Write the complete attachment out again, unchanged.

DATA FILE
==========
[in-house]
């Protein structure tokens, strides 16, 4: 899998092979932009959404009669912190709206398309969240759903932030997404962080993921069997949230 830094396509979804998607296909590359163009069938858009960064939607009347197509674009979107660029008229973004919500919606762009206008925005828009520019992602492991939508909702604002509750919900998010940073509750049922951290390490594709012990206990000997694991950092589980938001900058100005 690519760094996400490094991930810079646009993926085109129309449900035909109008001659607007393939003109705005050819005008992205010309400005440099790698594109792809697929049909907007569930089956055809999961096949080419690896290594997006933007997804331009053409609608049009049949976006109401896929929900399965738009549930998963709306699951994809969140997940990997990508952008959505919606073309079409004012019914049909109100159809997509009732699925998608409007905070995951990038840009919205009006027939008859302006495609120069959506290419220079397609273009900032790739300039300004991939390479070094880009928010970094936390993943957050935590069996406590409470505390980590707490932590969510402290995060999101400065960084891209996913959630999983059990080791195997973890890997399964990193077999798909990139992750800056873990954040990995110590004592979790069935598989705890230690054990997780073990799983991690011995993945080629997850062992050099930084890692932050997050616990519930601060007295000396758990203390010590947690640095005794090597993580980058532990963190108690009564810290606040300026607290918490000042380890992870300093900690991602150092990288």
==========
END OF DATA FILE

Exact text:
[in-house]
């Protein structure tokens, strides 16, 4: 899998092979932009959404009669912190709206398309969240759903932030997404962080993921069997949230 830094396509979804998607296909590359163009069938858009960064939607009347197509674009979107660029008229973004919500919606762009206008925005828009520019992602492991939508909702604002509750919900998010940073509750049922951290390490594709012990206990000997694991950092589980938001900058100005 690519760094996400490094991930810079646009993926085109129309449900035909109008001659607007393939003109705005050819005008992205010309400005440099790698594109792809697929049909907007569930089956055809999961096949080419690896290594997006933007997804331009053409609608049009049949976006109401896929929900399965738009549930998963709306699951994809969140997940990997990508952008959505919606073309079409004012019914049909109100159809997509009732699925998608409007905070995951990038840009919205009006027939008859302006495609120069959506290419220079397609273009900032790739300039300004991939390479070094880009928010970094936390993943957050935590069996406590409470505390980590707490932590969510402290995060999101400065960084891209996913959630999983059990080791195997973890890997399964990193077999798909990139992750800056873990954040990995110590004592979790069935598989705890230690054990997780073990799983991690011995993945080629997850062992050099930084890692932050997050616990519930601060007295000396758990203390010590947690640095005794090597993580980058532990963190108690009564810290606040300026607290918490000042380890992870300093900690991602150092990288």